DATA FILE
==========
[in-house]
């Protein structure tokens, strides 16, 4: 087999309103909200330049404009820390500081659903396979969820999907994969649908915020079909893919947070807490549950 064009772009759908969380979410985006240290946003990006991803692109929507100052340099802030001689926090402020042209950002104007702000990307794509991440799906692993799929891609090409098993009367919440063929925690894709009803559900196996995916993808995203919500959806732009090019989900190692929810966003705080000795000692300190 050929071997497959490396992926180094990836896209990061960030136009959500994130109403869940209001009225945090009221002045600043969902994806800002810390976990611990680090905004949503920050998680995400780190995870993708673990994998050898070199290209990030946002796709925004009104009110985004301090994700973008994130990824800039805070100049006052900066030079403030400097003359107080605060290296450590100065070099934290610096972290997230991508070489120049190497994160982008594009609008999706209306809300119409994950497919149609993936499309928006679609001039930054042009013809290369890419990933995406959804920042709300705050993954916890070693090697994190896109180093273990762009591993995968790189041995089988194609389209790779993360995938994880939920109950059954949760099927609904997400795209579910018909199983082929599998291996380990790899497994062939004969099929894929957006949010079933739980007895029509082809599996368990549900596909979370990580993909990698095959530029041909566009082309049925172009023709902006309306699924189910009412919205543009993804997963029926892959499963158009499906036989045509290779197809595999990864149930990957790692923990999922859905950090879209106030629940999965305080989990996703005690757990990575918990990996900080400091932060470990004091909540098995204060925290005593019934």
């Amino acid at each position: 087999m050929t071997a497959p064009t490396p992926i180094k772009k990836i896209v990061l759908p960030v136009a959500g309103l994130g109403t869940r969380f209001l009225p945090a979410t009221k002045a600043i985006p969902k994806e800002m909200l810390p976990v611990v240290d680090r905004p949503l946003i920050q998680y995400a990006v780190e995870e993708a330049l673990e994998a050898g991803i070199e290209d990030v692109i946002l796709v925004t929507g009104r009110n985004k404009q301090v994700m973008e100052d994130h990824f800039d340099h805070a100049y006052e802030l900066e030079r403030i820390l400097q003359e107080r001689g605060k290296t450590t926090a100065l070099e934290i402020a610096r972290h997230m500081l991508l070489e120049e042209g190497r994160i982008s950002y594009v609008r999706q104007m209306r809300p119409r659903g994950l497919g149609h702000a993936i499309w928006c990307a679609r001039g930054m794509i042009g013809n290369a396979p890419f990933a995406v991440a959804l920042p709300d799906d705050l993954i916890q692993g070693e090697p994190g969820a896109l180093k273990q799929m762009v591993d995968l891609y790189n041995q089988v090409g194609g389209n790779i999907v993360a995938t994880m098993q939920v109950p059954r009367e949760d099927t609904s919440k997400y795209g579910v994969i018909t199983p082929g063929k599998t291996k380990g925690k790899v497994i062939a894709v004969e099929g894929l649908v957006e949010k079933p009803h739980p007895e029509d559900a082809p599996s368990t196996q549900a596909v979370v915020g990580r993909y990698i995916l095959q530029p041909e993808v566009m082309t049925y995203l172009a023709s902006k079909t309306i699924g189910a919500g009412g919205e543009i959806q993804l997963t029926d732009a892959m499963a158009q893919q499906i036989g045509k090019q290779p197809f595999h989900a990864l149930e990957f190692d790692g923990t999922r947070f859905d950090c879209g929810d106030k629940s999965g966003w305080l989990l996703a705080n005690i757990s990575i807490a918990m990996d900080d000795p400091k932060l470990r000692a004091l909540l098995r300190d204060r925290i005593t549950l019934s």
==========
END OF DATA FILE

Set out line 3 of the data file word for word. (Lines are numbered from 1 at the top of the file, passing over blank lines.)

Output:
């Amino acid at each position: 087999m050929t071997a497959p064009t490396p992926i180094k772009k990836i896209v990061l759908p960030v136009a959500g309103l994130g109403t869940r969380f209001l009225p945090a979410t009221k002045a600043i985006p969902k994806e800002m909200l810390p976990v611990v240290d680090r905004p949503l946003i920050q998680y995400a990006v780190e995870e993708a330049l673990e994998a050898g991803i070199e290209d990030v692109i946002l796709v925004t929507g009104r009110n985004k404009q301090v994700m973008e100052d994130h990824f800039d340099h805070a100049y006052e802030l900066e030079r403030i820390l400097q003359e107080r001689g605060k290296t450590t926090a100065l070099e934290i402020a610096r972290h997230m500081l991508l070489e120049e042209g190497r994160i982008s950002y594009v609008r999706q104007m209306r809300p119409r659903g994950l497919g149609h702000a993936i499309w928006c990307a679609r001039g930054m794509i042009g013809n290369a396979p890419f990933a995406v991440a959804l920042p709300d799906d705050l993954i916890q692993g070693e090697p994190g969820a896109l180093k273990q799929m762009v591993d995968l891609y790189n041995q089988v090409g194609g389209n790779i999907v993360a995938t994880m098993q939920v109950p059954r009367e949760d099927t609904s919440k997400y795209g579910v994969i018909t199983p082929g063929k599998t291996k380990g925690k790899v497994i062939a894709v004969e099929g894929l649908v957006e949010k079933p009803h739980p007895e029509d559900a082809p599996s368990t196996q549900a596909v979370v915020g990580r993909y990698i995916l095959q530029p041909e993808v566009m082309t049925y995203l172009a023709s902006k079909t309306i699924g189910a919500g009412g919205e543009i959806q993804l997963t029926d732009a892959m499963a158009q893919q499906i036989g045509k090019q290779p197809f595999h989900a990864l149930e990957f190692d790692g923990t999922r947070f859905d950090c879209g929810d106030k629940s999965g966003w305080l989990l996703a705080n005690i757990s990575i807490a918990m990996d900080d000795p400091k932060l470990r000692a004091l909540l098995r300190d204060r925290i005593t549950l019934s």